Designer brands are joining the direct-to-consumer fray
Direct-to-consumer brands are now popping up within designer brands.
Brands like Milly, Comme des Garcons and Theory are designing in-house offshoots of their main collections that have all the makings of the digitally native, direct-to-consumer brands that have flooded the market.
The lines are sold through the brands’ direct channels (as either online exclusives or both in stores and online) and not wholesale partners; they’re designed with a trendier, millennial customer in mind; and they don’t abide by the traditional fashion calendar. Instead, they follow the streetwear-inspired drop model of monthly or regular seasonless collections.
Milly’s direct-to-consumer line will launch this spring only in Milly stores and online, with lower prices, shorter production cycles and trendier designs to be released more often throughout the year, outside of the regular fashion calendar. The goal is to push growth past a steady rate of 15 percent annually, get a foot in the door with younger customers, and take back control of the majority of sales: Milly also wants to own the entirety of the data they can collect from a valuable demographic.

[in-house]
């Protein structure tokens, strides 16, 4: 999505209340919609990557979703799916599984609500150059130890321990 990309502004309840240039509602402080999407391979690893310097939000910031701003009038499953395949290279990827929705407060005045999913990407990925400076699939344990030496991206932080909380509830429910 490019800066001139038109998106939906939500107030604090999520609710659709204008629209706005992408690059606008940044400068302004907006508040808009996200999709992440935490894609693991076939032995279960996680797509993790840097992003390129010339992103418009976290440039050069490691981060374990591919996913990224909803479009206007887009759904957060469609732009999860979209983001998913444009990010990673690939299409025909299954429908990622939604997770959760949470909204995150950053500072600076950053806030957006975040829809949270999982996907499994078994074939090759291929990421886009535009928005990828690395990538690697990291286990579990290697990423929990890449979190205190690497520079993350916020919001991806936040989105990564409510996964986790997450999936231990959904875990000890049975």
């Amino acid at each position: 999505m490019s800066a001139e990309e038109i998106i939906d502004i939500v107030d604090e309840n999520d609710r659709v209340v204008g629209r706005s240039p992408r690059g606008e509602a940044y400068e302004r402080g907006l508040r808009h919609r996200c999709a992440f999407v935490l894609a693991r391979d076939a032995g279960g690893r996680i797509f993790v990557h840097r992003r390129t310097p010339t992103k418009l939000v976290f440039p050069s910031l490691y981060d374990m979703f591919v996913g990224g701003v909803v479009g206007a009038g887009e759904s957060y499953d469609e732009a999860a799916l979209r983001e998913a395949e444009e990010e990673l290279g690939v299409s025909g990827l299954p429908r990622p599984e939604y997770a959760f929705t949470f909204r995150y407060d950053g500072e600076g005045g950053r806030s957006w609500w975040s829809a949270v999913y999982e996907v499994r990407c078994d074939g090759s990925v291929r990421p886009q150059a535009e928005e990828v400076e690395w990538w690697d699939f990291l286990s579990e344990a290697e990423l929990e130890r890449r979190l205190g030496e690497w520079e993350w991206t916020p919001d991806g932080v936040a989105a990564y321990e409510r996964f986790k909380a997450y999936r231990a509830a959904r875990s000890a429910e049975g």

Theory 2.0, designed, marketed and merchandised in-house by a group of younger Theory employees across departments, is a similar play for more direct sales driven from a younger customer base. While there’s little information about Comme des Garcons’ upcoming new brand, CEO Adrian Joffe said that it would be sold online-only through the brand’s e-commerce site.
“Direct-to-consumer is one of the most important trends in retail, whether it’s through brick-and-mortar or e-commerce,” said Jane Hali, CEO of retail analyst firm Jane Hali & Associates. “It gives brands more control of their branding and shopping experience.”